This screening should also be applied to all veterans, particularly those affected by mefloquine, to ensure that any drugs now being prescribed are not going to cause further complications.
    I would urge this committee to look to the future to ask the question “What is the best assistance that can be given to the veterans suffering from long-term health impacts from mefloquine for military service?” and to look to programs currently being designed in Australia to go at some of their outcomes.
    I very much appreciate being invited to speak to this committee, and I am happy to answer any questions.


    Thank you.
    Dr. Sellers, can you hear me, or do we have to go to the screen?
    Do you have a presentation, or do you just want to introduce yourself?
     I'll make a few brief comments.
    I'm a professor emeritus of pharmacology and toxicology, psychiatry and medicine at the University of Toronto. I've been involved in research, teaching, and clinical care, involving psycho-pharmacology—that is drugs that act on the brain—for over 40 years.
    I must say, Mr. Chairman, I was somewhat surprised to be invited to meet with the committee because it wasn't entirely evident to me what you expected. I suspect it may have something to do with my very broad background in basic and clinical neuroscience and my involvement in pharmacal kinetics and risk factors for drugs. One area that I have worked in that might of particular use to the committee is the causality assessment of drug-related events. That is the determination of whether a drug has actually caused a particular adverse event.
    One of my papers, for which I was the senior and supervising author, is probably particularly relevant to the work of the committee. This paper was called “A method for estimating the probability of adverse drug reactions”. It is a systematic algorithm for looking at all the factors and rating the likelihood that a drug actually caused a reaction and to take into account the relative contribution that the drug might have had in the face of other factors that may bear on a joint risk between the drug and the particular adverse event.
    I agree with Professor Quinn's characterization of the evidence that there are acute and chronic, often serious, adverse events of administering mefloquine. I've used this particular algorithm in many settings, from single patients and groups of patients to literature reviews and so forth. Several years ago, I used this particular way of assessing causality to apply to a non-military individual who in error dispensed mefloquine instead of Malarone and had a profound, acute, and chronic, neurotoxic reaction.
    Professor Quinn has outlined some of the issues around diagnosis. Of course, it's very tempting to try and fit what happens after a drug is given into a very tight box. You give penicillin; you get a rash, and it seems fairly straightforward.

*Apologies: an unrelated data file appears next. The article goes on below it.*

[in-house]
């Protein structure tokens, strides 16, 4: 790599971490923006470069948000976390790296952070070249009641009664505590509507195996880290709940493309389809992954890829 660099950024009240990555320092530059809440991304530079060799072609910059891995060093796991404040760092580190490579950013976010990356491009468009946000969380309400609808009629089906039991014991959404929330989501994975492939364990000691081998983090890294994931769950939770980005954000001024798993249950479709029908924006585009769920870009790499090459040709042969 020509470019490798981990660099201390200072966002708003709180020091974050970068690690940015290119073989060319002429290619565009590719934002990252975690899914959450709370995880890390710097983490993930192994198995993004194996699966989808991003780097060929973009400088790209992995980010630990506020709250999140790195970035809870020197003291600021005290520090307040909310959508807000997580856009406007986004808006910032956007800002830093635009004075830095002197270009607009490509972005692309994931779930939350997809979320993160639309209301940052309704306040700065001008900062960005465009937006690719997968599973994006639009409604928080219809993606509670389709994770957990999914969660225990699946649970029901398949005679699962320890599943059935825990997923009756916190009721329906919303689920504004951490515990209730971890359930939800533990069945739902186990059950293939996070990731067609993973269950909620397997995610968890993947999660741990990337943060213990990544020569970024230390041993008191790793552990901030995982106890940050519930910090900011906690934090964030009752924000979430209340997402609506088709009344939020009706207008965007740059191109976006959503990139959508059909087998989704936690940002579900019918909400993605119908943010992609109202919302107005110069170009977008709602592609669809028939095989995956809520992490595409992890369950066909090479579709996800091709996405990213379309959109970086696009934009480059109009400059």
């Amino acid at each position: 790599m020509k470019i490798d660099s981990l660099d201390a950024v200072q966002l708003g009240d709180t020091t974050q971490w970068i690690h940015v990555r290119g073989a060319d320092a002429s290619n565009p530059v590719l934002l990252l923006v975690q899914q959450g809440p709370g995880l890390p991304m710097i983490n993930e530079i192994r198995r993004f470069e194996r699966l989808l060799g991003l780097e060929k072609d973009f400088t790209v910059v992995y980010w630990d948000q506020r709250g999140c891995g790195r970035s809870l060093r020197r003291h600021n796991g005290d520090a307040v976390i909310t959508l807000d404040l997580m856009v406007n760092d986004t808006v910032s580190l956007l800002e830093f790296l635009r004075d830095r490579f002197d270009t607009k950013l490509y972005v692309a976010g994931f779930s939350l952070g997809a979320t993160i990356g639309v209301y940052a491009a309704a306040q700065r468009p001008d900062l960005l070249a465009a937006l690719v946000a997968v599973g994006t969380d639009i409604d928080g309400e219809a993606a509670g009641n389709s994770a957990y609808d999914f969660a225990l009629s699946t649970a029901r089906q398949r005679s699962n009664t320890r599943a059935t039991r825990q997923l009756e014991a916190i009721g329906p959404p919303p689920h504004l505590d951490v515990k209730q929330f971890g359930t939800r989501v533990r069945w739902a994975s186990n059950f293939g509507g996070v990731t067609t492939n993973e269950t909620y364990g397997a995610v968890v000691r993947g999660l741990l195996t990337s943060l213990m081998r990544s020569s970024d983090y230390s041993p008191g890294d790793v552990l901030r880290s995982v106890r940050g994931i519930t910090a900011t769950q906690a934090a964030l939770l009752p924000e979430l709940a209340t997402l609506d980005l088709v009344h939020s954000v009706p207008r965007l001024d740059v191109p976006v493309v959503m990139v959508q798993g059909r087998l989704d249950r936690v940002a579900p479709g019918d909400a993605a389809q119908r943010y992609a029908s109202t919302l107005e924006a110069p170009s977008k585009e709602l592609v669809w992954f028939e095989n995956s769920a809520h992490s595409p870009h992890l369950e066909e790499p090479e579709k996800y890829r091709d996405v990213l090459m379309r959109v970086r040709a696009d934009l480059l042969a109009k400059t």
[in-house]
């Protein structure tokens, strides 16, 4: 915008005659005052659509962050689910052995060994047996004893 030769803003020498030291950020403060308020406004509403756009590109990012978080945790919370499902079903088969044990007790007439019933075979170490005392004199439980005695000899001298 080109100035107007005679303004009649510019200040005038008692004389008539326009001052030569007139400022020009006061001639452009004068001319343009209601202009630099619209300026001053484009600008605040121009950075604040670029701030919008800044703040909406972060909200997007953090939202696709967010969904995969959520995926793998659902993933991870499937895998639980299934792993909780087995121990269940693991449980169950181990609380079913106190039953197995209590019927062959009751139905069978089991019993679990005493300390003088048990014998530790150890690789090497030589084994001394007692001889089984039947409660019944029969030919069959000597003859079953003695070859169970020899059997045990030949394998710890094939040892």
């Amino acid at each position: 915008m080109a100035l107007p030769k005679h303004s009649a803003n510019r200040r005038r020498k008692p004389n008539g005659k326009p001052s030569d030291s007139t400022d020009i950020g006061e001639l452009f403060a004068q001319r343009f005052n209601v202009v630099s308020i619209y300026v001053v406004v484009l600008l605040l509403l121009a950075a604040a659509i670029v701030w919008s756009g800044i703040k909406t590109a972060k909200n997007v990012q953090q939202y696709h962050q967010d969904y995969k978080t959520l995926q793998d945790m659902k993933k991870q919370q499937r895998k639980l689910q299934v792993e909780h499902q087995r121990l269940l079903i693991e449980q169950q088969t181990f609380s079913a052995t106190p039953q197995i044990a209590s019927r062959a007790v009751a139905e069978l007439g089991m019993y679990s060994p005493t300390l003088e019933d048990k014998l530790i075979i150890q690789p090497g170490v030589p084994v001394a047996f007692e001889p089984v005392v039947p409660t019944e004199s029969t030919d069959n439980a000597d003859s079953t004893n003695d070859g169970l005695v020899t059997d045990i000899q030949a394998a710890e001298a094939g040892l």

In the case of chronic neuropsychiatric toxicity, it's not really that simple because a drug that has such reaction interacts with the individual's past history, their concurrent history, if they have mental disorders or are subject to other stresses. It's not surprising that the manifestations are quite diverse. I have heard people sort of argue, “How could a drug cause such a broad kind of effects?” Anyone who's involved in behavioural science and neuroscience doesn't find it surprising, really, because very many different parts of the brain can be affected by drugs that can bind to different receptors in different parts of the brain. The way the adverse event shows up—it's phenotype, as we call it—is determined by antecedent and concurrent factors.
    A problem that frequently comes up is that often the information that's available is incomplete. Many of the studies alleging that the neuropsychiatric consequences of mefloquine are very rare are really done from data sets that are very weak. In those that have been designed properly, prospectively or with matched controls—mefloquine has even been given to healthy, normal volunteers—indicate that it has a very narrow margin of safety. You can raise the dose two-fold or three-fold, and you'll have 40% or 50% of the healthy, normal volunteers having acute effects from the drug.


     The acute effects sometimes get passed off as if they're not important, but we're talking about a drug that's used for prophylaxis in people who don't have the disease. When you give the drug to normal volunteers and you see vivid dreams, disassociation, and effects on cognition, this is a warning sign that this drug has potentially serious toxicity.
    One issue that comes up with mefloquine is that the toxicity doesn't seem to be entirely predictable. Now, it is true that higher dosages give rise to greater frequency of adverse events, and some of them are very unpleasant. However, it's not so clear with the onset of chronic neurotoxicity. Often, an acute event after taking the drug is a warning that the individual has some risk factor, that the drug is interacting and is going to cause a problem.